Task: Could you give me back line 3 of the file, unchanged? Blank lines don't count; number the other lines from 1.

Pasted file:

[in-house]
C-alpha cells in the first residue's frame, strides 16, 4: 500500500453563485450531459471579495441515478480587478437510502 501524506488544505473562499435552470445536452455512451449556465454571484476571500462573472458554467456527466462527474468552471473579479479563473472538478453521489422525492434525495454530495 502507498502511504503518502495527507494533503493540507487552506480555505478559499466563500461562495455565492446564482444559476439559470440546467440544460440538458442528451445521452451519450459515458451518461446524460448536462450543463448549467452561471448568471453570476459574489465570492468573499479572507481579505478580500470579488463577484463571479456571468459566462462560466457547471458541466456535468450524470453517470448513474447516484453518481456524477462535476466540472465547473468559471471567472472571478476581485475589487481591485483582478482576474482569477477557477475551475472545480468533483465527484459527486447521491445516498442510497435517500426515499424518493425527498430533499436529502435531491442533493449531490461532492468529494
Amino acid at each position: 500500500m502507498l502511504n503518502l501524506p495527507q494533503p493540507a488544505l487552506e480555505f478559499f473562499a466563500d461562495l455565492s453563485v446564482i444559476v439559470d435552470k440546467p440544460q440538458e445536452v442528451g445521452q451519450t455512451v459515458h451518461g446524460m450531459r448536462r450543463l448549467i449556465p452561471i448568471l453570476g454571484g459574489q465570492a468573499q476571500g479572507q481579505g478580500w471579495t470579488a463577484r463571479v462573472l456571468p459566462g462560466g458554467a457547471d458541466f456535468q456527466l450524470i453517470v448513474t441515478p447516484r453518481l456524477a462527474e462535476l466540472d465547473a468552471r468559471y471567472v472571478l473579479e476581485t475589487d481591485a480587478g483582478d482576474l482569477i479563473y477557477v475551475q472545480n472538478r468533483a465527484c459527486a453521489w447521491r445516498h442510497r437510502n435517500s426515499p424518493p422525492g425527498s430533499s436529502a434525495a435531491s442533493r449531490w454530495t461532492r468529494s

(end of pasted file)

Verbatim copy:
Amino acid at each position: 500500500m502507498l502511504n503518502l501524506p495527507q494533503p493540507a488544505l487552506e480555505f478559499f473562499a466563500d461562495l455565492s453563485v446564482i444559476v439559470d435552470k440546467p440544460q440538458e445536452v442528451g445521452q451519450t455512451v459515458h451518461g446524460m450531459r448536462r450543463l448549467i449556465p452561471i448568471l453570476g454571484g459574489q465570492a468573499q476571500g479572507q481579505g478580500w471579495t470579488a463577484r463571479v462573472l456571468p459566462g462560466g458554467a457547471d458541466f456535468q456527466l450524470i453517470v448513474t441515478p447516484r453518481l456524477a462527474e462535476l466540472d465547473a468552471r468559471y471567472v472571478l473579479e476581485t475589487d481591485a480587478g483582478d482576474l482569477i479563473y477557477v475551475q472545480n472538478r468533483a465527484c459527486a453521489w447521491r445516498h442510497r437510502n435517500s426515499p424518493p422525492g425527498s430533499s436529502a434525495a435531491s442533493r449531490w454530495t461532492r468529494s